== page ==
Friday, July 29, 2022

A Breathless Article on Lyme

The Nation has a cover on Lyme Disease, which is weird unto itself, as The Nation is an unapologetically leftist publication devoted to politics and policy.

True to form, the article starts with a thesis which is that:

Lyme and other tick-borne pathogens have emerged from ecosystems that have been disturbed, fragmented, and fractured by intensive human development. Ballooning deer populations, second-growth forests, suburban and exurban growth, habitat degradation, predator eradication, wildlife extinction—these and other factors have set the stage for the surging presence of Lyme and its zoonotic cousins among us.

So Lyme Disease is caused by humans meddling with the environment?

No it's not.

As the article notes (buried a bit too deeply, I think):

[T]here is now plenty of evidence indicating that Borrelia burgdorferi has been on this continent in various forms for thousands of years (as it has been in Europe). According to a 2017 study in the journal Nature, Ecology, and Evolution in which scientists sequenced nearly 150 different Borrelia burgdorferi genomes, the bacteria are “ancient.” They have been evolving in North America for roughly 60,000 years and were historically widespread across the Northeast and Midwest.

OK.  So Lyme has been around the US longer than people have.  Huh.

So what horror have we humans done to fan the flames of Lyme disease?

Well, we have allowed the forest to regrow, which has produced nuts and seeds, which have provided food for white-footed deer mice, which are the zoonotic reservoir for Borrelia burgdorferi.

That's the.... horror.  

That's the cause of the "apocalypse" touted on the magazine cover. 

Another horror: We stopped shooting every deer to the point that white tail deer were almost extinct in Virginia, the state they were named after.

Bastards causing all this... apocalypse.

Not noted:  Lyme disease is mostly asymptomatic in both people and dogs, and when symptoms do appear, the disease is generally cheap and easy to cure with common antibiotics.

Huh.  I guess that fact does not fit the "apocalypse" frame.

Also note noted: the deer population in the US is about what it was in pre-Columbian times, and the red fox population (the animal that most frequently preys on deer mice) is at record levels in the absence of wolves and mountain lions.

So what's going on with this article beyond the need to suggest humans are screwing up the environment?  

Two things:

  • A shifting or disappearing base line.
    If white tail deer populations were large in pre-Columbian times (and they were), and open forests were maintained by native people through the use of fire (and they were), who is to say that Lyme disease infection rates among native people were not as high -- or higher -- than among today's suburban walkers?  In fact, that scenario is very likely but, in the absence of microbiologists collecting blood, who would know?  Uncas is feeling tired?  A bit lame? Has a little arthritis? In a world where half the population was dead by age 35, bones were broken without being set, and minor wounds led to sepsis, who was paying attention to small ailments?  No one!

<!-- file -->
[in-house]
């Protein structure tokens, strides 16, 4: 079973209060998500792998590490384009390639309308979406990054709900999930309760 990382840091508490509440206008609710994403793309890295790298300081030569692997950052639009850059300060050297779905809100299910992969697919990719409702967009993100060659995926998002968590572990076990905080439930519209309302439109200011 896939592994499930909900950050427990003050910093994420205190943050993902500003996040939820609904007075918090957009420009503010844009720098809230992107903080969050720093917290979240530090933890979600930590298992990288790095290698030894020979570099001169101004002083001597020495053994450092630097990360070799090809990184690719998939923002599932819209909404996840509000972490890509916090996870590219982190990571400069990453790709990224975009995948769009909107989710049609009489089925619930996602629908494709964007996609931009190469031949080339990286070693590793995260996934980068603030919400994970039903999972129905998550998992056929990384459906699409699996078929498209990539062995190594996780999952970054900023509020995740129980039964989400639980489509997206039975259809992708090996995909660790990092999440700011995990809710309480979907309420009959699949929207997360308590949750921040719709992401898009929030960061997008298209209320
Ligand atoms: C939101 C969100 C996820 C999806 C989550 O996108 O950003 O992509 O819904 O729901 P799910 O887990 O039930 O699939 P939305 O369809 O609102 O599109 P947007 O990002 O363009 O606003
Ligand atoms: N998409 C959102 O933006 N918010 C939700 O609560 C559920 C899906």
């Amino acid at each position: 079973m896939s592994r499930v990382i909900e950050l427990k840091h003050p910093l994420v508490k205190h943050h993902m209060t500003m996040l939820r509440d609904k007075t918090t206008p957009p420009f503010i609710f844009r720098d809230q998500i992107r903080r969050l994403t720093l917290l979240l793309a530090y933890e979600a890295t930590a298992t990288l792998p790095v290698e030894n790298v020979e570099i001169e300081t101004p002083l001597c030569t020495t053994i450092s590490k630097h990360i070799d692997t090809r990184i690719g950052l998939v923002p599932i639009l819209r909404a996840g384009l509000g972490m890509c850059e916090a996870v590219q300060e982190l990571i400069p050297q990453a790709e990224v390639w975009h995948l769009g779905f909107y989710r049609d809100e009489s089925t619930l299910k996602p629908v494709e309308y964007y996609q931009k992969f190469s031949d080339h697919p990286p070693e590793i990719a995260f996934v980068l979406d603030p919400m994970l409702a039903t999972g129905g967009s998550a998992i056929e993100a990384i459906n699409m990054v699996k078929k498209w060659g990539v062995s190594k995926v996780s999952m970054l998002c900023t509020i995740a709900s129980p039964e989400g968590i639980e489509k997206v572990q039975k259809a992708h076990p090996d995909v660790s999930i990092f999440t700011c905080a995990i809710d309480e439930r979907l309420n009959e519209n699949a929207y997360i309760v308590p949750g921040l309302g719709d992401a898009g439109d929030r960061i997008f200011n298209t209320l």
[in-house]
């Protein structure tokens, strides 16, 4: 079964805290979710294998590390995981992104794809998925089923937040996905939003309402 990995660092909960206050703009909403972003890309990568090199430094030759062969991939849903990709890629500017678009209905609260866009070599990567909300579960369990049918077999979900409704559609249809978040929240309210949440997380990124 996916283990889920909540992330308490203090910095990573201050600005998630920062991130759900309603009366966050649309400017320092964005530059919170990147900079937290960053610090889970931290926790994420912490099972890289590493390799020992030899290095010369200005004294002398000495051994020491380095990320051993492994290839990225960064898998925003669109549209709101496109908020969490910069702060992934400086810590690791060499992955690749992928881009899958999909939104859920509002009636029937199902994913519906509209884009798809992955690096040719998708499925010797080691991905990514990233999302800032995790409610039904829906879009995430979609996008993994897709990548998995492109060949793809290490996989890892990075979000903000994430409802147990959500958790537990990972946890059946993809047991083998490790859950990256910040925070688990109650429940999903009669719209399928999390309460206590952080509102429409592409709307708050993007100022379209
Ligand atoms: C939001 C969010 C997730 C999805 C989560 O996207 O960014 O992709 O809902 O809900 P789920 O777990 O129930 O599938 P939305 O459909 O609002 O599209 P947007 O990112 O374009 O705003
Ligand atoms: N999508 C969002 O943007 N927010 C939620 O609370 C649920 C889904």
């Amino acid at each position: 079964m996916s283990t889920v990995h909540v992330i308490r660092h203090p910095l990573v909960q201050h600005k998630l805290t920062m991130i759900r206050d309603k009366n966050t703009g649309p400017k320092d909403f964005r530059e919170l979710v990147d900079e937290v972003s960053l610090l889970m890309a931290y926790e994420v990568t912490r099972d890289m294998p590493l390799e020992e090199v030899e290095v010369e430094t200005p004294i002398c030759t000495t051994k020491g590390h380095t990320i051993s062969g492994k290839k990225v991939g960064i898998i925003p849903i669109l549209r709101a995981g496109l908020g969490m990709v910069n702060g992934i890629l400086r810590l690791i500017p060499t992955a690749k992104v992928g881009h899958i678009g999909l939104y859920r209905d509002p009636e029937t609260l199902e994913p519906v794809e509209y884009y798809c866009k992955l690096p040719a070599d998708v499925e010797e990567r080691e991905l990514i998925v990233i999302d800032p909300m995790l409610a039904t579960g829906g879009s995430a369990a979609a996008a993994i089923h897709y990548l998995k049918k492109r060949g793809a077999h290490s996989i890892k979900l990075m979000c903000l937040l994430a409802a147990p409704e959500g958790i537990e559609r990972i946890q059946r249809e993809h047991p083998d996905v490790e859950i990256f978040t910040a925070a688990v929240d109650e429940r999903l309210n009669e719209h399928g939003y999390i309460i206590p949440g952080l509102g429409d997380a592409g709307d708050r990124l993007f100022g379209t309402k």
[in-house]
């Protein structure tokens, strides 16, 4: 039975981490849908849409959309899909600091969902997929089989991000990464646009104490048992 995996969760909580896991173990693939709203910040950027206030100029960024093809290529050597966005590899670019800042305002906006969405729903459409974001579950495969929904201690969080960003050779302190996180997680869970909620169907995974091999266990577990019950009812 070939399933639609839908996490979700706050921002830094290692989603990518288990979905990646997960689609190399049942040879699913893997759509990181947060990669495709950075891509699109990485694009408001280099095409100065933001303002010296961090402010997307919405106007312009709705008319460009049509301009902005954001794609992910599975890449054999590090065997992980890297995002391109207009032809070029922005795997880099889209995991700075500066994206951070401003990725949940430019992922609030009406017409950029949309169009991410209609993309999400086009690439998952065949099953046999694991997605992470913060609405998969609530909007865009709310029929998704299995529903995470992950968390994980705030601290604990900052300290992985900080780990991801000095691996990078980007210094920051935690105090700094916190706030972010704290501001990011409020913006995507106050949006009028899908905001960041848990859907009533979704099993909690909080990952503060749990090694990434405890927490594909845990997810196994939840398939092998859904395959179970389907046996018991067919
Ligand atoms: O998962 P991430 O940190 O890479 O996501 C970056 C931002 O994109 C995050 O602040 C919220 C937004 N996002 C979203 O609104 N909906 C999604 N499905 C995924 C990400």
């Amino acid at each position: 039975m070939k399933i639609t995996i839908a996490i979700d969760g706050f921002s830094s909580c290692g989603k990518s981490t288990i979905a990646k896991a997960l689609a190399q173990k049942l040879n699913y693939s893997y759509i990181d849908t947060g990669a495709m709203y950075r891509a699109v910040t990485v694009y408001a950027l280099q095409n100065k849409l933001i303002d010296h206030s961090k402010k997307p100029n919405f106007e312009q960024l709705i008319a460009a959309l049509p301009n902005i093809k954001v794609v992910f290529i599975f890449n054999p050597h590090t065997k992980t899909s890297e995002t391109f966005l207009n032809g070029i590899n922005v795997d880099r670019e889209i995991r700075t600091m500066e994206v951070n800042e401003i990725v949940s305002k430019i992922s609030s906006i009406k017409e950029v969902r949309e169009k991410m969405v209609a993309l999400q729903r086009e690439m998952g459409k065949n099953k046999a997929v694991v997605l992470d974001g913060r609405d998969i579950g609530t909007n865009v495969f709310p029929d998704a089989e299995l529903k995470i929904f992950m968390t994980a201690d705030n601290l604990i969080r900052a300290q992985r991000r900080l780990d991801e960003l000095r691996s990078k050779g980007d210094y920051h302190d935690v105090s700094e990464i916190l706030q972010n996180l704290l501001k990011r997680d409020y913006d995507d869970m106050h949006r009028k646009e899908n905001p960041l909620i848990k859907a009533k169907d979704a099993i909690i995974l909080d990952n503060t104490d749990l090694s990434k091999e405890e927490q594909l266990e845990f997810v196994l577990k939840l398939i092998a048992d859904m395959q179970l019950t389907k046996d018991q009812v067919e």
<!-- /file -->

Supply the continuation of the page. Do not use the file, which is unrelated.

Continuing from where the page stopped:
• A pathological affection for stasis.
    Romantic environmentalists love stasis. In their mind, nothing should ever change.  No animal or plant species should decline in numbers, nor should they dramatically increase in numbers. Trees should not be cut down, nor should they change species or composition. Dams should not be built, all introduced species should be exterminated, climate should not shift, and genetically-modified crops should not be created, and never mind if all that has occurred for millennia
Bottom line:  If you really want a headline, even good news can be the herald of the apocalypse. Antibiotic and vaccines are keeping is healthy longer?  Social
Security is going to go bankrupt!  Interest rates are low?  Senior citizen coupon clippers are going to go broke!  Interest rates are high?  How will Generation Z ever afford a house? 

And on it goes…

1 comment:

PipedreamFarm said...

Asymptomatic infections are still infections and may be impacting the body without patients or doctors recognizing the impacts (hence asymptotic).

"The true prevalence of Lyme carditis is unknown, because most of these cases are clinically asymptomatic."

source: Lyme carditis: Epidemiology, pathophysiology, and clinical features
in endemic areas. Pawel Rostoff, Grzegorz Gajos, Ewa Konduracka, Andrzej Gackowski,Jadwiga Nessler, Wieslawa Piwowarska
International Journal of Cardiology, VOLUME 144, ISSUE 2, P230-231, OCTOBER 08, 2010.